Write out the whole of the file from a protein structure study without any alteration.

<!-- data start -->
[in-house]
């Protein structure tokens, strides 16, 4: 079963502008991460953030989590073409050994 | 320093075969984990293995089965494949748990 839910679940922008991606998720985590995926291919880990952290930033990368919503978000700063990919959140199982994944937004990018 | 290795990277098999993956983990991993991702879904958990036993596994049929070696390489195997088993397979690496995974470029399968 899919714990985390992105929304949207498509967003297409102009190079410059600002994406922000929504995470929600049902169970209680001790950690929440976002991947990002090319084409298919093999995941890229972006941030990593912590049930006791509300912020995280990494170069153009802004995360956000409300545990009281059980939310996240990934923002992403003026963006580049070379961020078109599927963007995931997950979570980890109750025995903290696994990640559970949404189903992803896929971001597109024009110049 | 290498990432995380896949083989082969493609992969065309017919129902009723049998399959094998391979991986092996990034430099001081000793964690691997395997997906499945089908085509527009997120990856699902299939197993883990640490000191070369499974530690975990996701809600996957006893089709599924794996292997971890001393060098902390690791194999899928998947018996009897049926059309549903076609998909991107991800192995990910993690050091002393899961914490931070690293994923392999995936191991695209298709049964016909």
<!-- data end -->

[in-house]
């Protein structure tokens, strides 16, 4: 079963502008991460953030989590073409050994 | 320093075969984990293995089965494949748990 839910679940922008991606998720985590995926291919880990952290930033990368919503978000700063990919959140199982994944937004990018 | 290795990277098999993956983990991993991702879904958990036993596994049929070696390489195997088993397979690496995974470029399968 899919714990985390992105929304949207498509967003297409102009190079410059600002994406922000929504995470929600049902169970209680001790950690929440976002991947990002090319084409298919093999995941890229972006941030990593912590049930006791509300912020995280990494170069153009802004995360956000409300545990009281059980939310996240990934923002992403003026963006580049070379961020078109599927963007995931997950979570980890109750025995903290696994990640559970949404189903992803896929971001597109024009110049 | 290498990432995380896949083989082969493609992969065309017919129902009723049998399959094998391979991986092996990034430099001081000793964690691997395997997906499945089908085509527009997120990856699902299939197993883990640490000191070369499974530690975990996701809600996957006893089709599924794996292997971890001393060098902390690791194999899928998947018996009897049926059309549903076609998909991107991800192995990910993690050091002393899961914490931070690293994923392999995936191991695209298709049964016909």